Meet Cheng Liu
Majors: Finance and Music Performance, Piano
Hometown: Hangzhou, China
After graduation, Cheng will attend graduate school at the University of Southern California to pursue a master’s degree in music in piano.
Q: Tell us about your music research.
A: I received a Richter Scholarship to conduct research on “The History and Current Development of Chinese Orchestra” with music professor Stewart Carter in the summer after my sophomore year. Chinese orchestra combines western orchestral style with traditional Chinese instruments. The research was not what people might think of as typical, due to the lack of written documents and scholarly articles for Chinese orchestra. Dr. Carter and I travelled to China to find artists who were in the very first professional Chinese orchestra in China. It was more like a puzzle game than research. We learned about the history and establishment of the first Chinese orchestra, including its development and growth. We also explored the debate as to whether Chinese orchestra is capable of fully presenting the essence of traditional Chinese music.
Q: Who has most influenced you during your time at Wake Forest?
A: There are two people that I must thank — Dr. Peter Kairoff, my piano teacher, and Dr. Stewart Carter. Both of them have taken great care of me since my first year at Wake Forest — both academically and personally. After graduating, I’m going to attend the same school where Dr. Kairoff earned his doctorate degree in piano. During our research on the history of the Chinese orchestra, Dr. Carter and I spent six weeks together in China. We are going to continue this research as I move on to graduate school. I’ve benefitted from these two great teachers, mentors and friends in ways that can’t be described in words.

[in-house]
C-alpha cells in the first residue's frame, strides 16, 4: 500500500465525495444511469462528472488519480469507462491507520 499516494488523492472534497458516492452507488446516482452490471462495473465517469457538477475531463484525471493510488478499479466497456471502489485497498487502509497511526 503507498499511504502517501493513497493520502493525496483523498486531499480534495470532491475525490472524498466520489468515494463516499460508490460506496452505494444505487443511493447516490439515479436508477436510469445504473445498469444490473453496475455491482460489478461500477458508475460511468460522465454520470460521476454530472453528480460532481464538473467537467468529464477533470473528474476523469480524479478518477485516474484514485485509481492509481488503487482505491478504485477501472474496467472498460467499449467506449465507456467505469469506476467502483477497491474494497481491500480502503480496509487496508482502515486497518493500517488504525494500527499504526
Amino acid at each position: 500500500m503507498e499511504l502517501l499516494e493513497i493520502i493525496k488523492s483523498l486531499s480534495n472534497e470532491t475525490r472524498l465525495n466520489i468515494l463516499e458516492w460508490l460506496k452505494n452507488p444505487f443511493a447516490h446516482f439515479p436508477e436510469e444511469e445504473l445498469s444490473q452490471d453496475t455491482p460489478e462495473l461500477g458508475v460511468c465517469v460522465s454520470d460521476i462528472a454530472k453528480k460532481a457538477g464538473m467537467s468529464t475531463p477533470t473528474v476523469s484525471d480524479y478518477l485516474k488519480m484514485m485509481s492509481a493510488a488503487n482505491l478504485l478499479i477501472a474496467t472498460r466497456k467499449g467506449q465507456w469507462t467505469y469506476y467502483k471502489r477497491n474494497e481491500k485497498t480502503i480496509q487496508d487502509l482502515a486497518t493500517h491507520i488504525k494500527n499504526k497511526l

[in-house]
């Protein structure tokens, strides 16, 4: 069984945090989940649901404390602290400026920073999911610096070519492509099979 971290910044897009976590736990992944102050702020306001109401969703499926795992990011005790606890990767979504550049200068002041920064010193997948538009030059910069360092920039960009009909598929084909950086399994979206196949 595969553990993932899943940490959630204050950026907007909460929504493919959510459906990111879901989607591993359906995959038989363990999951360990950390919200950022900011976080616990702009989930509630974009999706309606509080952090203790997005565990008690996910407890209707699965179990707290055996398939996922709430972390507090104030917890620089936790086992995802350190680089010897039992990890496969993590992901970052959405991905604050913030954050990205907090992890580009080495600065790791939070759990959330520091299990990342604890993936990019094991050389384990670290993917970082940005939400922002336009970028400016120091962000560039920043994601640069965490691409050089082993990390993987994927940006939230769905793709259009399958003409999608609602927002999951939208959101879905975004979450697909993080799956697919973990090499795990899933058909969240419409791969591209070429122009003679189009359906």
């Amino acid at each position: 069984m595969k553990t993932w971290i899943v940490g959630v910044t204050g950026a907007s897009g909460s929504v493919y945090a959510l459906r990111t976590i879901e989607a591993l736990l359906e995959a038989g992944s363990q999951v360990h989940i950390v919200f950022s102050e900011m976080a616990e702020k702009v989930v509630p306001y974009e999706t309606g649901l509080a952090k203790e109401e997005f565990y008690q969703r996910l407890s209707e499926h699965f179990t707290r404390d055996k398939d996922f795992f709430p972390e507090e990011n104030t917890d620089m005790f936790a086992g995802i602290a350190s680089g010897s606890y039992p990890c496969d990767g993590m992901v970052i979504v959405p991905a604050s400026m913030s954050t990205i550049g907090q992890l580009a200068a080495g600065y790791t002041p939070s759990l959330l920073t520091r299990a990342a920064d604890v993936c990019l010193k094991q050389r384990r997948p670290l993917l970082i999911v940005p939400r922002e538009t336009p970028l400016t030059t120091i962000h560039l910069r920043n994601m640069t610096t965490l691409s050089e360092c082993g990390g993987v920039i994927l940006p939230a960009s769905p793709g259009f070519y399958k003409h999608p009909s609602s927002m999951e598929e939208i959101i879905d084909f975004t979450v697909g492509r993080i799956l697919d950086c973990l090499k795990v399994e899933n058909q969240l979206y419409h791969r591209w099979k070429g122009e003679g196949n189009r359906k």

Q: Where is the one place on campus you will miss most?
A: It’s the piano practice room where I’ve spent numerous hours, not only practicing, but thinking, meditating, sleeping, laughing, talking and enjoying.
Q: Did you study abroad?
A: I studied abroad in Vienna, Austria, and it was one of the most important decisions I made. The trip influenced my life. I wasn’t quite sure what I was wanted to do after Wake Forest. The experience in Vienna confirmed my post-graduation plan, which is to pursue a master’s degree in music. Music is a part of my life that I can’t live without. It’s not just academic. The Vienna experience helped me realize this. Being in Vienna also taught me to appreciate and capture little but meaningful moments in my life. It helped me slow down.
Q: What activities did you enjoy outside of class.
A: I have been a member of Innuendo, an a cappella group on campus. I was music director and performed on many occasions. This experience was quite different from my piano playing, which is more serious and technical. Singing with Innuendo is spontaneous. People in the group are friends, and sometimes we just harmonize without sheet music. The connection between members is the one thing I enjoyed most.
Q: What is the best advice you received at Wake Forest?
A: My first-year academic advisor, communication professor John Llewellyn, told me that it’s okay to make a mistake as long as you plan to fix it later.
Q: What makes Wake Forest special?
A: I would say the small classes and environment that allow people to really know each other. It is not just a school, but also a big family.
Q: Advice for first-year students?
A: Do what you really love to do, and do it the best you can.